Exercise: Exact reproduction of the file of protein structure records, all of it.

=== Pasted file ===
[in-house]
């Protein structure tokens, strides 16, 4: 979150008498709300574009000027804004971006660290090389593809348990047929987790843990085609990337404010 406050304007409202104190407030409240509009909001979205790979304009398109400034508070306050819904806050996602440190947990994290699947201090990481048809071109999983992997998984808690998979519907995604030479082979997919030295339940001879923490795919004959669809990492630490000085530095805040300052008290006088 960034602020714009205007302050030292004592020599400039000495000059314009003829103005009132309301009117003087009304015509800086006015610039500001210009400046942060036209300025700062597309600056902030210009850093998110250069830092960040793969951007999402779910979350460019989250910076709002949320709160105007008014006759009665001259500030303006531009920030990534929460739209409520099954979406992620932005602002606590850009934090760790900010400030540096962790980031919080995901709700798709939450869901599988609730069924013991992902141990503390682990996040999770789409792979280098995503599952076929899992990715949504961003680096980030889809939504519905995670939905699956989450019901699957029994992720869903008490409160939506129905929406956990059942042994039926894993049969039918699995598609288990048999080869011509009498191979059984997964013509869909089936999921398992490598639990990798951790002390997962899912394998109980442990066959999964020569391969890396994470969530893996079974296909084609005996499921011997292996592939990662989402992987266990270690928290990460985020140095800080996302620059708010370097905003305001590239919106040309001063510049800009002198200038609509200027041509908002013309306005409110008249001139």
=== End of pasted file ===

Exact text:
[in-house]
């Protein structure tokens, strides 16, 4: 979150008498709300574009000027804004971006660290090389593809348990047929987790843990085609990337404010 406050304007409202104190407030409240509009909001979205790979304009398109400034508070306050819904806050996602440190947990994290699947201090990481048809071109999983992997998984808690998979519907995604030479082979997919030295339940001879923490795919004959669809990492630490000085530095805040300052008290006088 960034602020714009205007302050030292004592020599400039000495000059314009003829103005009132309301009117003087009304015509800086006015610039500001210009400046942060036209300025700062597309600056902030210009850093998110250069830092960040793969951007999402779910979350460019989250910076709002949320709160105007008014006759009665001259500030303006531009920030990534929460739209409520099954979406992620932005602002606590850009934090760790900010400030540096962790980031919080995901709700798709939450869901599988609730069924013991992902141990503390682990996040999770789409792979280098995503599952076929899992990715949504961003680096980030889809939504519905995670939905699956989450019901699957029994992720869903008490409160939506129905929406956990059942042994039926894993049969039918699995598609288990048999080869011509009498191979059984997964013509869909089936999921398992490598639990990798951790002390997962899912394998109980442990066959999964020569391969890396994470969530893996079974296909084609005996499921011997292996592939990662989402992987266990270690928290990460985020140095800080996302620059708010370097905003305001590239919106040309001063510049800009002198200038609509200027041509908002013309306005409110008249001139």